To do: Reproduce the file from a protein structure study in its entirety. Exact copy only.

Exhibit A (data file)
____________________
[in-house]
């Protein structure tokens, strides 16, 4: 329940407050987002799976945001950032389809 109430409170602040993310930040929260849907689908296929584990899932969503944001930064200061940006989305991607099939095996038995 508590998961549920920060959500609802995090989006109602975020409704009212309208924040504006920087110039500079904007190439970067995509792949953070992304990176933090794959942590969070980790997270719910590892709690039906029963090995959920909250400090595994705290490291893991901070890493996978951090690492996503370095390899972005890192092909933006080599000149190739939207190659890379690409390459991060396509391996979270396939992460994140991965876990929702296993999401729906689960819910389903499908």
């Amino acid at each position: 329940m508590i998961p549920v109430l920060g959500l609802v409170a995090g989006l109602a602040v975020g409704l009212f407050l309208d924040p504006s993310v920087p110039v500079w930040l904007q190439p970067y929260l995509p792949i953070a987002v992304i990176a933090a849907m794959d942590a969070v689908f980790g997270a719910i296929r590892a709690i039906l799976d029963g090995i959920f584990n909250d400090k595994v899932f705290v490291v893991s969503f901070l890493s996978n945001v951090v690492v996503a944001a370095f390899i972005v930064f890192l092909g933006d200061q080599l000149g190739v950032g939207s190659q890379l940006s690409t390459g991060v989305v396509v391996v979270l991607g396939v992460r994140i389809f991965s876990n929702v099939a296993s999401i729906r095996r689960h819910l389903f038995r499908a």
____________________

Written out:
[in-house]
């Protein structure tokens, strides 16, 4: 329940407050987002799976945001950032389809 109430409170602040993310930040929260849907689908296929584990899932969503944001930064200061940006989305991607099939095996038995 508590998961549920920060959500609802995090989006109602975020409704009212309208924040504006920087110039500079904007190439970067995509792949953070992304990176933090794959942590969070980790997270719910590892709690039906029963090995959920909250400090595994705290490291893991901070890493996978951090690492996503370095390899972005890192092909933006080599000149190739939207190659890379690409390459991060396509391996979270396939992460994140991965876990929702296993999401729906689960819910389903499908």
């Amino acid at each position: 329940m508590i998961p549920v109430l920060g959500l609802v409170a995090g989006l109602a602040v975020g409704l009212f407050l309208d924040p504006s993310v920087p110039v500079w930040l904007q190439p970067y929260l995509p792949i953070a987002v992304i990176a933090a849907m794959d942590a969070v689908f980790g997270a719910i296929r590892a709690i039906l799976d029963g090995i959920f584990n909250d400090k595994v899932f705290v490291v893991s969503f901070l890493s996978n945001v951090v690492v996503a944001a370095f390899i972005v930064f890192l092909g933006d200061q080599l000149g190739v950032g939207s190659q890379l940006s690409t390459g991060v989305v396509v391996v979270l991607g396939v992460r994140i389809f991965s876990n929702v099939a296993s999401i729906r095996r689960h819910l389903f038995r499908a």